The rules for preparing and filing a petition seeking a public vote are set out in Sections 221 - 226, 232 and 234 of the Municipal Government Act.
The Municipal Government Act gives the Chief Administrative Officer for the City (the City Manager) the authority to tell City Council whether the City received a petition containing enough valid signatures to require a public vote on a bylaw.
The Municipal Government Act permits the City Manager to delegate any responsibilities to an employee of the City. All matters involving petitions have been delegated to the City Clerk.
When a petition is complete, petitioners should contact the Office of the City Clerk at 780-496-8178 to arrange a time to deliver the petition to the City Clerk’s Office.
The Municipal Government Act requires the City Clerk to review the petition and count the valid signatures. Within 30 days of receiving the petition, the City Clerk must declare whether the petition contains sufficient names to require a public vote on a bylaw.
In order to determine whether the petition requires Council to put a bylaw to a public vote, the City Clerk will follow the rules in the Municipal Government Act. Prior to collecting signatures for a petition, please review the legislation to ensure the petition meets all of the legislative requirements.
The City Clerk may consider the following matters to ensure that the petition meets the legislative rules:
Electors may petition for a new bylaw, or a bylaw to amend or repeal an existing bylaw. The subject matter of the bylaw can be anything within Council’s power, except for matters falling under these parts of the Municipal Government Act:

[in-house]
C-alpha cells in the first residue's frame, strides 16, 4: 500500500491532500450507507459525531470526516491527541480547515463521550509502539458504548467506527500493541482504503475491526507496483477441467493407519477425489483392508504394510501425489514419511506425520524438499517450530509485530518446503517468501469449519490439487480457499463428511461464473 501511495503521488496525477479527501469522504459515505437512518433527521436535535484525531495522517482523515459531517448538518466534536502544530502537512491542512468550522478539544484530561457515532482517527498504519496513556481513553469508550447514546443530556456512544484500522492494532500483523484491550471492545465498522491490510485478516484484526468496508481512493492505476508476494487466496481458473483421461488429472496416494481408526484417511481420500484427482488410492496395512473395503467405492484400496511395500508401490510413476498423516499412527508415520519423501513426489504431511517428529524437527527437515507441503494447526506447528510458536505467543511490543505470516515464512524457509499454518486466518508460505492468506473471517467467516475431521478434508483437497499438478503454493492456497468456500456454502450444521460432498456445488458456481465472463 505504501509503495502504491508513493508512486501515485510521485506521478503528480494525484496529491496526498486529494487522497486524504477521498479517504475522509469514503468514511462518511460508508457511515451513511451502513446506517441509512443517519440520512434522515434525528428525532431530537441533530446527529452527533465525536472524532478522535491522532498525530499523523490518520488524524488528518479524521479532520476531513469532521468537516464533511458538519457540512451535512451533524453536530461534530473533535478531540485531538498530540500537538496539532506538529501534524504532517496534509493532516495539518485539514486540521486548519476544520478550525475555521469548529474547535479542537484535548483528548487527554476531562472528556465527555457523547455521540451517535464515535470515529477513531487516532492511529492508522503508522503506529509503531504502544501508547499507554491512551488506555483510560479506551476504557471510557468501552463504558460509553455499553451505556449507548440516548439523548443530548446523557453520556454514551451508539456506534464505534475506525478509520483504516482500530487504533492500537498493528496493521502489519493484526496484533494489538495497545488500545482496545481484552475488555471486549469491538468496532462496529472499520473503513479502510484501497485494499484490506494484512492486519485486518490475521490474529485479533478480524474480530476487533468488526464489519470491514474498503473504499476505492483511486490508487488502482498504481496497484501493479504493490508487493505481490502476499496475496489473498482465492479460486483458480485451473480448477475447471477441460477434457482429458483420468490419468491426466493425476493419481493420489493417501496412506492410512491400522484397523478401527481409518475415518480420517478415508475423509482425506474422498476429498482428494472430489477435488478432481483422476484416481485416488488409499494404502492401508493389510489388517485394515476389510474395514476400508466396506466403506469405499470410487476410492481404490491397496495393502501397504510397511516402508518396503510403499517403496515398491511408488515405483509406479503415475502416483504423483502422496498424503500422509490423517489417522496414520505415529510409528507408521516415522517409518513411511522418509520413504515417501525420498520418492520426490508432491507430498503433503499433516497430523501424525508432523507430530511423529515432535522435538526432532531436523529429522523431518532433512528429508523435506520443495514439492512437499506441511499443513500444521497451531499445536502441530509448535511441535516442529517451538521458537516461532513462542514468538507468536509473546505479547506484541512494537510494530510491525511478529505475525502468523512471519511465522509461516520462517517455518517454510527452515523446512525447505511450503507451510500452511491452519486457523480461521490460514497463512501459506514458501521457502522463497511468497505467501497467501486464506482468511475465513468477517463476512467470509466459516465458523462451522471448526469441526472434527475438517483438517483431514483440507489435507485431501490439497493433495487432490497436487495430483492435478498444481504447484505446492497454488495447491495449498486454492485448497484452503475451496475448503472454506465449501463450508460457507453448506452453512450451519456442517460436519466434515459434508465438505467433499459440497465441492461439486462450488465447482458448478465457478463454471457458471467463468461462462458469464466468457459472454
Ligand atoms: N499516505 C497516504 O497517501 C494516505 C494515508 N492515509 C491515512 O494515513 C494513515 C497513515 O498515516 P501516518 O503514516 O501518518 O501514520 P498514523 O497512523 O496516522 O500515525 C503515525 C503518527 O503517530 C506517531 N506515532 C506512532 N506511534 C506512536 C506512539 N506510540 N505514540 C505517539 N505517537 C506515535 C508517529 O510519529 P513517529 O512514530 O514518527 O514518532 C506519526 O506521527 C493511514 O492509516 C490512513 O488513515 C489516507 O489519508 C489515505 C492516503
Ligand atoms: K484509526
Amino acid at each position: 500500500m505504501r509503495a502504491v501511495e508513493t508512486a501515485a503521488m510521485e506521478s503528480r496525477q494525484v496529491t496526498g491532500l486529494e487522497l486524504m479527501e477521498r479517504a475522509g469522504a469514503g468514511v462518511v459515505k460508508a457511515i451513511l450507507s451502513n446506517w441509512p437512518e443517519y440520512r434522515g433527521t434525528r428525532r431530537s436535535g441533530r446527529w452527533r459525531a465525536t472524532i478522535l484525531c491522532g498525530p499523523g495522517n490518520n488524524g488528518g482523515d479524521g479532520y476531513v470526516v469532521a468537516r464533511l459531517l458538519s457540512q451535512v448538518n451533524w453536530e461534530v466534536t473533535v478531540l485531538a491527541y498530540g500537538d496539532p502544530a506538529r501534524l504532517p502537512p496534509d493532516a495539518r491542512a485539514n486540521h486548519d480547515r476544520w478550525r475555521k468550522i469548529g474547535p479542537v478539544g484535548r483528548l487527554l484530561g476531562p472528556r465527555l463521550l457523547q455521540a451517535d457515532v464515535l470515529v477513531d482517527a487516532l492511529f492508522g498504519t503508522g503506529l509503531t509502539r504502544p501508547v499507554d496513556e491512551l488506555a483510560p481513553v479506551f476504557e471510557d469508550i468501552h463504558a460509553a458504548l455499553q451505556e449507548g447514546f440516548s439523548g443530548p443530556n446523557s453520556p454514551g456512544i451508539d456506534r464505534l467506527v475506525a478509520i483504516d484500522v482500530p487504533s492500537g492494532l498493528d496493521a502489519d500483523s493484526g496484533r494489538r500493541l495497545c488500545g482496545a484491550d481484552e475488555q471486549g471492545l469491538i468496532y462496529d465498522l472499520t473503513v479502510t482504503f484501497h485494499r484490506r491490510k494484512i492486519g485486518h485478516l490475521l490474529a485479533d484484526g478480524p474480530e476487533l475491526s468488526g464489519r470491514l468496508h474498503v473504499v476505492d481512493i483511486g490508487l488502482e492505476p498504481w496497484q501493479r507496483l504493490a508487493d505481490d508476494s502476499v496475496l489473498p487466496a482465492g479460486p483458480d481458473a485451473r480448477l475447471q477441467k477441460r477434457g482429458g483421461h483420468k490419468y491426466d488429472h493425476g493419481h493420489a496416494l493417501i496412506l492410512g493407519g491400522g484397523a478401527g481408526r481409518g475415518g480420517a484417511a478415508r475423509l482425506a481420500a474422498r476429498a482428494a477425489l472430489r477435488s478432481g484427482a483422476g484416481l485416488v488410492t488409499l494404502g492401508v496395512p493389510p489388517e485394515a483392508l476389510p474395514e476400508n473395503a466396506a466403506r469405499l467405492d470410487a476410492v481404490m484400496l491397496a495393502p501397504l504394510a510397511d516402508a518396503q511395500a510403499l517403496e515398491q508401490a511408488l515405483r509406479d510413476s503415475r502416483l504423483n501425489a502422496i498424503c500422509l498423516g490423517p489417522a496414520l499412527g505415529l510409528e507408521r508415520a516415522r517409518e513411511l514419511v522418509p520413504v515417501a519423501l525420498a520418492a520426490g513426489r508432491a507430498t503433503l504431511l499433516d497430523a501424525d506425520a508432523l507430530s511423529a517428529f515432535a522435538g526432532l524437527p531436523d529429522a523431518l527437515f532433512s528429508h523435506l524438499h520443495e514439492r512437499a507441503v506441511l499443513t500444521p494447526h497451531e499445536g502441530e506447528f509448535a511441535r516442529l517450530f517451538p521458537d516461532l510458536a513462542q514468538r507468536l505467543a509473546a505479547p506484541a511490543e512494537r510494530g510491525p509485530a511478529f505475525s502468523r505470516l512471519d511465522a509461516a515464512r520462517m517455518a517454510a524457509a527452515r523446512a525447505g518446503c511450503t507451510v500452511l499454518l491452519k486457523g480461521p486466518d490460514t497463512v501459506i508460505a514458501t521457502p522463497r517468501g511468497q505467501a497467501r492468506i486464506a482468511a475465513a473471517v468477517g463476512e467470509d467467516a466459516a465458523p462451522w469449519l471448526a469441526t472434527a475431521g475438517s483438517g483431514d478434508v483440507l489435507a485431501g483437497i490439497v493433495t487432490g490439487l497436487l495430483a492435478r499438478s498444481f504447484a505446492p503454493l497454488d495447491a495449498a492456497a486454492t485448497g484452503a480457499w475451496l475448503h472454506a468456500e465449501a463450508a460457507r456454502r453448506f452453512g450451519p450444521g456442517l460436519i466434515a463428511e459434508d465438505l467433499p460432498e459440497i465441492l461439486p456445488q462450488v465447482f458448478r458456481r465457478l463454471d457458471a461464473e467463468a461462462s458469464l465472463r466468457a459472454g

- Financial Matters (Part 8)
- Assessment of Property (Part 9)
- Taxation (Part 10)
- Sustainable Development (Part 17)
If the subject matter of a petition is one of these matters, a vote on the bylaw requested by the petitioners is not required.
If the bylaw requested in the petition is a bylaw amending or repealing an existing City bylaw or resolution, the petition seeking repeal or amendment of that bylaw must be filed with the City Clerk within 60 days of the date on which the bylaw or resolution was passed by Council.
If the petition is presented later than 60 days after Council made its decision to pass the bylaw or resolution, a vote on the requested bylaw is not required.
Every page of a petition must have the same “purpose statement,” which sets out what bylaw the petitioners are asking Council to put to a vote.
People Allowed to Sign the Petition
Only electors may sign the petition as described above.
Information Electors Have to Provide on the Petition
Every elector signing the petition must provide the following information:
- the correct municipal address or legal description of the property where the elector resides — business addresses or fictional addresses do not meet the requirement
- the date on which the petition was signed
- the elector's signature
- a printed version of the elector's name
If the elector signing the petition does not provide this information, the signature cannot be counted.
An elector cannot sign for any other person.
Every signature on the petition must be witnessed by an adult person. The witness must sign the document next to the name of the elector whose signature is being witnessed.
The witness must swear an affidavit stating they believe that the elector who signed the petition was entitled to sign the petition.
Dates Signatures Collected
The only signatures that can be counted are ones collected 60 days or sooner from the date on which the petitioner delivered the petition to the City Clerk.
Number of Signatures
The petitioner must obtain enough signatures from electors to equal ten percent (10%) of the City’s population. The City’s population is determined by the City’s most recent official Census.
Call the Election and Census Office at 780-496-8008 for the most recent population number.
The only names on the petition that can be counted are ones that:
- were collected 60 days prior to the date when the petition was delivered to the City Clerk
- appear on a page with the purpose statement
- include the elector’s printed name, residential address (or legal description for the residence), signature, and the date the elector signed the petition
- are witnessed
- have affidavits from the witnesses properly sworn before someone legally entitled to commission affidavits in Alberta
The representative of the petitioners must also sign the petition declaring that they are the representative of the petitioners for all purposes.